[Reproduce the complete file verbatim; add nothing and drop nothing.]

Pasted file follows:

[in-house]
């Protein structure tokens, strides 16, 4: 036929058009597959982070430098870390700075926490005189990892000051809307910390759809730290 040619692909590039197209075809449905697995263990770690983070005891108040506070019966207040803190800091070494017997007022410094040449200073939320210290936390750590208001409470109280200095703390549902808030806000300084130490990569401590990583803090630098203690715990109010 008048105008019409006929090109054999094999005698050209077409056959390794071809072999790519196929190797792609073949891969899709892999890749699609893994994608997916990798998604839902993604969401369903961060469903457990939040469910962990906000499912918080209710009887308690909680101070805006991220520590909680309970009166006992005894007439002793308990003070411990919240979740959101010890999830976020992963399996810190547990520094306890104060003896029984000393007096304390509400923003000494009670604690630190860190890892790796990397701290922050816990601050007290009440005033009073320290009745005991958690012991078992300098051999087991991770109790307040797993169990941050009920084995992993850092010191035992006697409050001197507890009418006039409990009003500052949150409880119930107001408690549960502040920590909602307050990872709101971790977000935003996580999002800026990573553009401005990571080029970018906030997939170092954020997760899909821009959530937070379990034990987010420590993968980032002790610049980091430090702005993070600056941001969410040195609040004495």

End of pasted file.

[in-house]
């Protein structure tokens, strides 16, 4: 036929058009597959982070430098870390700075926490005189990892000051809307910390759809730290 040619692909590039197209075809449905697995263990770690983070005891108040506070019966207040803190800091070494017997007022410094040449200073939320210290936390750590208001409470109280200095703390549902808030806000300084130490990569401590990583803090630098203690715990109010 008048105008019409006929090109054999094999005698050209077409056959390794071809072999790519196929190797792609073949891969899709892999890749699609893994994608997916990798998604839902993604969401369903961060469903457990939040469910962990906000499912918080209710009887308690909680101070805006991220520590909680309970009166006992005894007439002793308990003070411990919240979740959101010890999830976020992963399996810190547990520094306890104060003896029984000393007096304390509400923003000494009670604690630190860190890892790796990397701290922050816990601050007290009440005033009073320290009745005991958690012991078992300098051999087991991770109790307040797993169990941050009920084995992993850092010191035992006697409050001197507890009418006039409990009003500052949150409880119930107001408690549960502040920590909602307050990872709101971790977000935003996580999002800026990573553009401005990571080029970018906030997939170092954020997760899909821009959530937070379990034990987010420590993968980032002790610049980091430090702005993070600056941001969410040195609040004495």